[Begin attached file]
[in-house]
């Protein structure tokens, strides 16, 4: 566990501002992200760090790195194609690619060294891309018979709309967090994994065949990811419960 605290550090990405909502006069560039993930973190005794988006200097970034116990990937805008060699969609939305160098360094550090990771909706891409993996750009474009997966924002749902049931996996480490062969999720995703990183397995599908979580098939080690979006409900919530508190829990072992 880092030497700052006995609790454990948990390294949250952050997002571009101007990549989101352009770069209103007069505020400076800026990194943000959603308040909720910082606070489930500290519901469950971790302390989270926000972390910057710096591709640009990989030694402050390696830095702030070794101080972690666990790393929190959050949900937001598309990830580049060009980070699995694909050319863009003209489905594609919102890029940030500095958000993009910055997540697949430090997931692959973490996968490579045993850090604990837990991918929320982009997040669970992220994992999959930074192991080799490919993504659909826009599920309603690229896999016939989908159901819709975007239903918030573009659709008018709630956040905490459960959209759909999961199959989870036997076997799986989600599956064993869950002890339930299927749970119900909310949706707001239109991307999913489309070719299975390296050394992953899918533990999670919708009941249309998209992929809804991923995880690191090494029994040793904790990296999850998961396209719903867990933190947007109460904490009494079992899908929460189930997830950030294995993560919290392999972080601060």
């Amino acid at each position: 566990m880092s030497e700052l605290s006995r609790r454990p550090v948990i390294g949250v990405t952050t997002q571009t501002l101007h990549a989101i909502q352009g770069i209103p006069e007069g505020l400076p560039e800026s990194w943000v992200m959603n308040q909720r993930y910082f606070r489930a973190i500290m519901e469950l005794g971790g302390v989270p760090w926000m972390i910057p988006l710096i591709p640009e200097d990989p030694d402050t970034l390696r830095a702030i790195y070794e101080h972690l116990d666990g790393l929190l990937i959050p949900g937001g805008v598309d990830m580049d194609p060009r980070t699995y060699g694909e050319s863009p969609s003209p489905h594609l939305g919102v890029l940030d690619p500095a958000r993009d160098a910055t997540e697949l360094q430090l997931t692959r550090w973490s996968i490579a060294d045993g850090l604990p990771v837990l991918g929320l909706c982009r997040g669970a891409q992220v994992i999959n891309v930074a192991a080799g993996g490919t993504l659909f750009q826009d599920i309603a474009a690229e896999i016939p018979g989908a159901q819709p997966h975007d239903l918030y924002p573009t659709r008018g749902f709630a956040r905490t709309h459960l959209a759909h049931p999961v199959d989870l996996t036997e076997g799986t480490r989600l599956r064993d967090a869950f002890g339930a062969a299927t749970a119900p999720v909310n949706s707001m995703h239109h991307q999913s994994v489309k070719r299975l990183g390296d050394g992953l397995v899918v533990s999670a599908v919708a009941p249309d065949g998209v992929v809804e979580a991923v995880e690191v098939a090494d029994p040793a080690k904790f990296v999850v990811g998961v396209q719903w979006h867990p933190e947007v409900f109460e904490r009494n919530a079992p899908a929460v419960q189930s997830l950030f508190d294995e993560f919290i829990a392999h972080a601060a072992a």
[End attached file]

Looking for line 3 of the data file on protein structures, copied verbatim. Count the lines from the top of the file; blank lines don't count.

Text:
């Amino acid at each position: 566990m880092s030497e700052l605290s006995r609790r454990p550090v948990i390294g949250v990405t952050t997002q571009t501002l101007h990549a989101i909502q352009g770069i209103p006069e007069g505020l400076p560039e800026s990194w943000v992200m959603n308040q909720r993930y910082f606070r489930a973190i500290m519901e469950l005794g971790g302390v989270p760090w926000m972390i910057p988006l710096i591709p640009e200097d990989p030694d402050t970034l390696r830095a702030i790195y070794e101080h972690l116990d666990g790393l929190l990937i959050p949900g937001g805008v598309d990830m580049d194609p060009r980070t699995y060699g694909e050319s863009p969609s003209p489905h594609l939305g919102v890029l940030d690619p500095a958000r993009d160098a910055t997540e697949l360094q430090l997931t692959r550090w973490s996968i490579a060294d045993g850090l604990p990771v837990l991918g929320l909706c982009r997040g669970a891409q992220v994992i999959n891309v930074a192991a080799g993996g490919t993504l659909f750009q826009d599920i309603a474009a690229e896999i016939p018979g989908a159901q819709p997966h975007d239903l918030y924002p573009t659709r008018g749902f709630a956040r905490t709309h459960l959209a759909h049931p999961v199959d989870l996996t036997e076997g799986t480490r989600l599956r064993d967090a869950f002890g339930a062969a299927t749970a119900p999720v909310n949706s707001m995703h239109h991307q999913s994994v489309k070719r299975l990183g390296d050394g992953l397995v899918v533990s999670a599908v919708a009941p249309d065949g998209v992929v809804e979580a991923v995880e690191v098939a090494d029994p040793a080690k904790f990296v999850v990811g998961v396209q719903w979006h867990p933190e947007v409900f109460e904490r009494n919530a079992p899908a929460v419960q189930s997830l950030f508190d294995e993560f919290i829990a392999h972080a601060a072992a």